Cheaper carbon fibre

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High cost has been the biggest roadblock to its widespread use

Oak Ridge National Laboratory (ORNL) is seeking commercialization partners to license a new method to produce industrial-grade structural carbon fibre and flame-retardant fibres from commercially-available, low-cost, textile-grade acrylic fibre precursor materials. The ORNL Technology Transfer Office is accepting licensing applications until May 15, 2016, from companies committed to manufacturing in the U.S.

ORNL’s lower-cost method, demonstrated at its Carbon Fiber Technology Facility, builds on more than a decade of research in the area. It estimates a total manufacturing cost reduction of 50 per cent, based on materials, capital and labour savings, to produce tensile strength of 400 ksi, tensile modulus of 40 Msi and strain-to-failure of 1 per cent. In addition to contributing to vehicle mass reduction (and thus reducing the energy and fuel needed to move), this carbon fibre manufacturing process could also contribute to lower-cost compressed gas storage tanks (for hydrogen or natural gas, for example).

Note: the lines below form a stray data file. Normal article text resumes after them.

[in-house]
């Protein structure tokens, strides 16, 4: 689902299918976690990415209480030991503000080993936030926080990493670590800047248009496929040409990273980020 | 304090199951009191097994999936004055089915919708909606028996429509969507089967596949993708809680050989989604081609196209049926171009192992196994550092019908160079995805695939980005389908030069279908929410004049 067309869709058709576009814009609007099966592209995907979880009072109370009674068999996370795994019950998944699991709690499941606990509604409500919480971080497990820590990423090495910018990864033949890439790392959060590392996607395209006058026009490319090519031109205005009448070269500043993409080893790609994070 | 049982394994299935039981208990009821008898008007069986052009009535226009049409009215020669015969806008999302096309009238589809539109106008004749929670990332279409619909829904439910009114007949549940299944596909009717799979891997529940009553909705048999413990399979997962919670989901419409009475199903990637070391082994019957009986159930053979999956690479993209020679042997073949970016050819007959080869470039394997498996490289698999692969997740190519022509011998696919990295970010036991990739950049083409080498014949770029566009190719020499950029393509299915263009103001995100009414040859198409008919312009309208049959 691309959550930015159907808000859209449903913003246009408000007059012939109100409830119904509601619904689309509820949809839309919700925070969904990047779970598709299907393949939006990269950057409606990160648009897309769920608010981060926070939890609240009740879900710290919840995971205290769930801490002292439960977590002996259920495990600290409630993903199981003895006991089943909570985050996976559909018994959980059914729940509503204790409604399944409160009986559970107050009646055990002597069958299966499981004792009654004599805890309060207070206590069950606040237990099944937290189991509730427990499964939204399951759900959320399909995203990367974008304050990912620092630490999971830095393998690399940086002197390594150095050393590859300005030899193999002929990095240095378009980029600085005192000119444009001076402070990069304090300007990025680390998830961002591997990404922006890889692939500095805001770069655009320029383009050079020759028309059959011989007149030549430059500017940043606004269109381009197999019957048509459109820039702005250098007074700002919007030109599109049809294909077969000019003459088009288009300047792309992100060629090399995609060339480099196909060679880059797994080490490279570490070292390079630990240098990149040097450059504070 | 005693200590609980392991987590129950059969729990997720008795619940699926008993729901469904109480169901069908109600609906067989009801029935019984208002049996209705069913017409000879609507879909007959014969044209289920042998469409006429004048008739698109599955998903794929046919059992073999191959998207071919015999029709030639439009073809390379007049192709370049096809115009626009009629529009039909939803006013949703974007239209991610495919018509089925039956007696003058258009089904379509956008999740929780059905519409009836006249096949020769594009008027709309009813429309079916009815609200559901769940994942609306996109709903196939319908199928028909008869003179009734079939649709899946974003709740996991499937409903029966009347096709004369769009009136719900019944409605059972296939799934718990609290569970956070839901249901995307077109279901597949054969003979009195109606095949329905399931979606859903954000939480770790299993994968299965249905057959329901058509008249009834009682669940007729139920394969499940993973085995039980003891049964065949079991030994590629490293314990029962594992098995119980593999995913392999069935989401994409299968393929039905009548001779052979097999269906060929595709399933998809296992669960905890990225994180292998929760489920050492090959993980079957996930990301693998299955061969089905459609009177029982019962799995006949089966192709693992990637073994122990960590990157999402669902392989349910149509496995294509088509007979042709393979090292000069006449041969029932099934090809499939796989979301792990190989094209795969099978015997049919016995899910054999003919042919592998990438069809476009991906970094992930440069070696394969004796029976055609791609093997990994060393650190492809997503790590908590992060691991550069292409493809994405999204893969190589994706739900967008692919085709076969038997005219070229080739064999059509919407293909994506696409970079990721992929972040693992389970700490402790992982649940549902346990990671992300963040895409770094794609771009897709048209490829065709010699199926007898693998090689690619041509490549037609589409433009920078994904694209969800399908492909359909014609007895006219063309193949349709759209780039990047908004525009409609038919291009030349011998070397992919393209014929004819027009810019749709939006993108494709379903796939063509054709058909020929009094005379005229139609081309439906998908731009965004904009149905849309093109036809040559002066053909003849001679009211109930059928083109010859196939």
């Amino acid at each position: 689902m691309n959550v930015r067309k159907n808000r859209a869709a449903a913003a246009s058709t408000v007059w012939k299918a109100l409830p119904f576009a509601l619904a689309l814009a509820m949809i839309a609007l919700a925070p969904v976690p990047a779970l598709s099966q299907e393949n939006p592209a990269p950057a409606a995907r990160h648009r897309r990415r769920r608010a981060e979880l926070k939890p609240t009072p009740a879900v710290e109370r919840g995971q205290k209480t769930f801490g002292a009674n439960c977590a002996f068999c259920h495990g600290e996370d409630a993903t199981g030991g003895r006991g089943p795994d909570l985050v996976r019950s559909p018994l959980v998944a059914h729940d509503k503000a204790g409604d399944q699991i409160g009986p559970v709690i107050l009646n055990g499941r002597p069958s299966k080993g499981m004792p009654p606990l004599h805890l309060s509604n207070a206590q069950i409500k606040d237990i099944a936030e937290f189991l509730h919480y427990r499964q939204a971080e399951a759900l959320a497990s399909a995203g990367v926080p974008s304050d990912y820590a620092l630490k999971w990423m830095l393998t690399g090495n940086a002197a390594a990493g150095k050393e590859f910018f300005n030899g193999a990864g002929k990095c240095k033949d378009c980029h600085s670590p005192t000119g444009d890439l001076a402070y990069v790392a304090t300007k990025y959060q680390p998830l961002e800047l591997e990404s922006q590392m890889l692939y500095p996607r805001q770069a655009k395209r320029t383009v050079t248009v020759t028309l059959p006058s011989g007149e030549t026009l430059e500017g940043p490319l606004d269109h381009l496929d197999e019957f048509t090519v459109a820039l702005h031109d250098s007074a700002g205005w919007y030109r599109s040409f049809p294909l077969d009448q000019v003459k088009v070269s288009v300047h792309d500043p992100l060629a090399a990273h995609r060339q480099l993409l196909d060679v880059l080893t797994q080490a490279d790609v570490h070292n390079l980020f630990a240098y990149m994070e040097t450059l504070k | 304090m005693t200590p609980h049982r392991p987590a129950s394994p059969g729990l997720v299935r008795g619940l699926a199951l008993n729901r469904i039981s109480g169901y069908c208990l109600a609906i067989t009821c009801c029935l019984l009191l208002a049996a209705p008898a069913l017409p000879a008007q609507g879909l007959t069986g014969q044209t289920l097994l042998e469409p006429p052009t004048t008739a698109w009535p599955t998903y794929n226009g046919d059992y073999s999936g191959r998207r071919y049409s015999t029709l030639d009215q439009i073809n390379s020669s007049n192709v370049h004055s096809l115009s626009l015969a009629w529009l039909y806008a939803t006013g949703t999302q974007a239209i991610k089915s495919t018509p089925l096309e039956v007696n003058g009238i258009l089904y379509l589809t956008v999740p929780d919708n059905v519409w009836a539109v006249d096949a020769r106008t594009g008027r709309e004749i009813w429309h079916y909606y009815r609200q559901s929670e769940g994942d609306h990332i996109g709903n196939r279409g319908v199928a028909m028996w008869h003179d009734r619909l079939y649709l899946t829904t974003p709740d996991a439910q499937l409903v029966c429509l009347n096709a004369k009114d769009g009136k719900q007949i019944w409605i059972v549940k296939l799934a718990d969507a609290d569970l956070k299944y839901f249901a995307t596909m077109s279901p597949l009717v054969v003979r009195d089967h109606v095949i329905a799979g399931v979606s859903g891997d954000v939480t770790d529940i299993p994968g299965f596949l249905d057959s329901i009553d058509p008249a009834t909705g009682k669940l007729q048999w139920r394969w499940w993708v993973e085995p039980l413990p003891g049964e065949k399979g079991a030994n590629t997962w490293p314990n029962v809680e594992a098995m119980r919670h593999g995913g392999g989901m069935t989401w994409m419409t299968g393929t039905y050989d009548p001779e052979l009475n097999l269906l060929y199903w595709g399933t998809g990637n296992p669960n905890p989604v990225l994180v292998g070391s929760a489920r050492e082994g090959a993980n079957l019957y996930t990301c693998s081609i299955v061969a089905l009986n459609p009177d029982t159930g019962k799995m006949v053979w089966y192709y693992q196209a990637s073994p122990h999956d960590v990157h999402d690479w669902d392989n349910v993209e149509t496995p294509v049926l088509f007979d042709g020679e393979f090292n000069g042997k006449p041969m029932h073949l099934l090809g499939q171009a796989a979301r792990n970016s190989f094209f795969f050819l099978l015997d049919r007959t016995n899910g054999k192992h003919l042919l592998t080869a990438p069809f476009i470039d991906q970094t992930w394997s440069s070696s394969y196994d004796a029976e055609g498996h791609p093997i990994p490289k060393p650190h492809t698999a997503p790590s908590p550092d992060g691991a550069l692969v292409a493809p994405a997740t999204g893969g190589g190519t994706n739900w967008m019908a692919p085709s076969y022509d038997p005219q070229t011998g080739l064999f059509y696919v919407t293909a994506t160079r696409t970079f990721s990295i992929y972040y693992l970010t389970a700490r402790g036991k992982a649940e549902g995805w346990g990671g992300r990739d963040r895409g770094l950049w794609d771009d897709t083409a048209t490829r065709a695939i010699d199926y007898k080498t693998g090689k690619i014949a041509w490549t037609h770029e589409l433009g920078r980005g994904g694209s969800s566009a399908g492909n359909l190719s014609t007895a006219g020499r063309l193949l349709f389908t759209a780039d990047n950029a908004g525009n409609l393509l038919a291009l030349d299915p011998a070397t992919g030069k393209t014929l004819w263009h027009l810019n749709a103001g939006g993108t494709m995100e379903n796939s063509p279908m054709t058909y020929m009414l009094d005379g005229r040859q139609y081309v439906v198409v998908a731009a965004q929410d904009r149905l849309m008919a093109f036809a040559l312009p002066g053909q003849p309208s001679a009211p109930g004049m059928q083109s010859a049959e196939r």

Through a competitive selection process, three-to-five partners will be licensed for commercialization. For more information, visit Low Cost Carbon Fiber Process at ORNL.

The Tech-K.O. Takeaway:  One of the last barriers to achieving widespread use of hydrogen and natural gas to power vehicles is the cost of light, cost-effective storage technology. This will help. As the use of lightweight carbon fibre components expands, the reduced mass will contribute to longer range for battery- and hydrogen fuel cell-powered electric vehicles, as well as better fuel efficiency for light-duty vehicles of all types. Too bad the licensing offer stipulates manufacturing in the U.S. only.

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